If you’re producing a game in a language that isn’t your native tongue, do not skimp on getting a good writer who is fluent. Writing very clear instructions in a very small space is NOT an easy task, and style matters.

Be careful with stories. It’s very easy to put in way too much text, so that people will just ignore or skip it. You should probably never have more than a single screen of story stuff at any given point, eg. between levels. Keep in mind some people will skim or skip it no matter what.

9) Make it challenging and cerebral

People LOVE really hard, really challenging mental puzzles. The kind that can totally stump and/or frustrate you for HOURS.

Well, some people do, don’t they? People who play Sudoku or the New York Times Crossword puzzle?

What do you mean those people aren’t the same ones playing casual games? That’s just crazy talk!

What to do instead…

Strive to make games compelling, addictive, and replayable.

Avoid stumping the player so that they can no longer proceed in the game.

Be generous with hints. Let them play the way they want to play.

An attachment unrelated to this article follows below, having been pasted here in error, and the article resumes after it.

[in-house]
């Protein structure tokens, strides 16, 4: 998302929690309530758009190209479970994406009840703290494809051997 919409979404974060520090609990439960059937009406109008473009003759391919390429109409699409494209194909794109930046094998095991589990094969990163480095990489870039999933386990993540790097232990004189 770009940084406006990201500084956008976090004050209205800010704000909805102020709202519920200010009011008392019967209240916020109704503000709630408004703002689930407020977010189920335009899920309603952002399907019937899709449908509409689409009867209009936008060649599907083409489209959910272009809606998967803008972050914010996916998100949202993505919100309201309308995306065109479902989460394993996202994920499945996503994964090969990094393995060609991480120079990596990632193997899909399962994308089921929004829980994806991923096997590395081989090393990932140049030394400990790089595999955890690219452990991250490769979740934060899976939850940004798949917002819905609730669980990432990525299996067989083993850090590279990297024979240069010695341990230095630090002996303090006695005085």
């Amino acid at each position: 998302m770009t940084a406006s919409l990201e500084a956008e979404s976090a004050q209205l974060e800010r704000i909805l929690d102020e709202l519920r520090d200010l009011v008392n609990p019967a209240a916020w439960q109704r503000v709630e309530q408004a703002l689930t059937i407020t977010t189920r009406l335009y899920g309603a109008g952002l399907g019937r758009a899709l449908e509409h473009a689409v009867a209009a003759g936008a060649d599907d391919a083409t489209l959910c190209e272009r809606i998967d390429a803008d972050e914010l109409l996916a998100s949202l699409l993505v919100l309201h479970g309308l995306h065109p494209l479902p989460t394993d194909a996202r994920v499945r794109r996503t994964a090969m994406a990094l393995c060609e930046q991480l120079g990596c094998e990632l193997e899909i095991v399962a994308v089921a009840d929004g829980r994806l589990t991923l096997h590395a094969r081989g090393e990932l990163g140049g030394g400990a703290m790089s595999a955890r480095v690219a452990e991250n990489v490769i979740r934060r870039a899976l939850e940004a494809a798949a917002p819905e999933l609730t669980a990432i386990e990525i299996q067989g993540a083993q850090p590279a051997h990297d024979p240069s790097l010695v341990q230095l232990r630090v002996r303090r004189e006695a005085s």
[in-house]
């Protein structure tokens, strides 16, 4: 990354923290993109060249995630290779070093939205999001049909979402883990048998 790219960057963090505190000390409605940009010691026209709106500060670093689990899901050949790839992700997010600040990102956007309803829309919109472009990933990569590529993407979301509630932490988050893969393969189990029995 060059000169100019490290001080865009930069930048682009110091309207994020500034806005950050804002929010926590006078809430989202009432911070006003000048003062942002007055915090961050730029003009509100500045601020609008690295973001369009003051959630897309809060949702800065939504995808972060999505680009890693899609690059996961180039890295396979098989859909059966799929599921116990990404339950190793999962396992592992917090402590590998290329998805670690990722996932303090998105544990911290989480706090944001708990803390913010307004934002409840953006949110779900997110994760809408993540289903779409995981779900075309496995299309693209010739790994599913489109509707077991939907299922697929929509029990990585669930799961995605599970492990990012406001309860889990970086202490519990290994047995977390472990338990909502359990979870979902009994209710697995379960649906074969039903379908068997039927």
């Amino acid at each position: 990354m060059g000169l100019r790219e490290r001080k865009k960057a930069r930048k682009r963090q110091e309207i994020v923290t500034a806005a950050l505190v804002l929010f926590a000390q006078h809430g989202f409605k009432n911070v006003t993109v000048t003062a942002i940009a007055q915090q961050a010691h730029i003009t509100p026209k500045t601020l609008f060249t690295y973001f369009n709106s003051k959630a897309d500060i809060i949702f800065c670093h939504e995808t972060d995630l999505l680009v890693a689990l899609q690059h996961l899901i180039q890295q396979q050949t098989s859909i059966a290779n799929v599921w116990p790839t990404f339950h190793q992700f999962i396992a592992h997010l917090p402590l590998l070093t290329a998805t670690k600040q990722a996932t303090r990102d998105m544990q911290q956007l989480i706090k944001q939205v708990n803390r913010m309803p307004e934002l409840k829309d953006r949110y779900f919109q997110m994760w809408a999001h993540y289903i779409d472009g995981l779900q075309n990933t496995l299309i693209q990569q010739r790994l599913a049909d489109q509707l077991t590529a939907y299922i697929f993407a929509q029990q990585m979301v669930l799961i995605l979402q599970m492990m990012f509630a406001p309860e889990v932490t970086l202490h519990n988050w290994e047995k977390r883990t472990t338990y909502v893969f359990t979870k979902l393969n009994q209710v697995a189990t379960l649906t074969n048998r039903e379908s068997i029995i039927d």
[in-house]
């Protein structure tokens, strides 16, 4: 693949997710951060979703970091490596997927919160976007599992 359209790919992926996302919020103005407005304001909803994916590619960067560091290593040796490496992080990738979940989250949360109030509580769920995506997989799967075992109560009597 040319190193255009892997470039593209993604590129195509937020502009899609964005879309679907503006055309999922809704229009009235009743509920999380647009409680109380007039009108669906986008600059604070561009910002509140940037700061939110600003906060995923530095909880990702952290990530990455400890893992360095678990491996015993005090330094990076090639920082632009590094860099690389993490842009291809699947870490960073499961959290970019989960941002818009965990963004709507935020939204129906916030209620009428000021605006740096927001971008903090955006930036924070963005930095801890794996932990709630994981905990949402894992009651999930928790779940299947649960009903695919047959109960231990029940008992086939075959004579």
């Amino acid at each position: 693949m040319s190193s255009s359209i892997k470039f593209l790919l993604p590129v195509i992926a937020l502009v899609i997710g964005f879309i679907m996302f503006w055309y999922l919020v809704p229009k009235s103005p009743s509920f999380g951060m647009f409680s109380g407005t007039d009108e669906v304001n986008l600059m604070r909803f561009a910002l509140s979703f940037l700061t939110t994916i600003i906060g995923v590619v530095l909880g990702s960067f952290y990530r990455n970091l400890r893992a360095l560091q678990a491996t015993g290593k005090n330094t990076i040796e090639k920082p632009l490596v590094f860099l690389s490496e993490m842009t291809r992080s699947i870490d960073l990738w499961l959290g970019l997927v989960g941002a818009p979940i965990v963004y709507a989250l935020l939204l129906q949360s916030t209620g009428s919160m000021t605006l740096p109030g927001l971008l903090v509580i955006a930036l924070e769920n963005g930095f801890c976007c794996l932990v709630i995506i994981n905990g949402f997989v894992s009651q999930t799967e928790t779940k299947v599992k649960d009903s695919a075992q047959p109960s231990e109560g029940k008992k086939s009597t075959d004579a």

The model for most casual games is closer to Solitaire than the New York Times Crossword Puzzle.

Remember that many casual players want to relax when they play a game… they don’t want to be challenged, frustrated, or agitated. This is in stark contrast to the typical console title, which is aimed at producing excitement.

10) Ignore what everyone else says about your game

What the hell does my MOM know about games, anyway?

These testers have been playing the game for 6 months now! So I trust their opinion on how new players will feel.

If you don’t get it, you’re… you’re just stupid!

Use the Mom Test.

Get fresh audiences frequently to see how newbies will respond to your game.

The less interested and experienced a person is with games, the more you should listen to their comments about your game.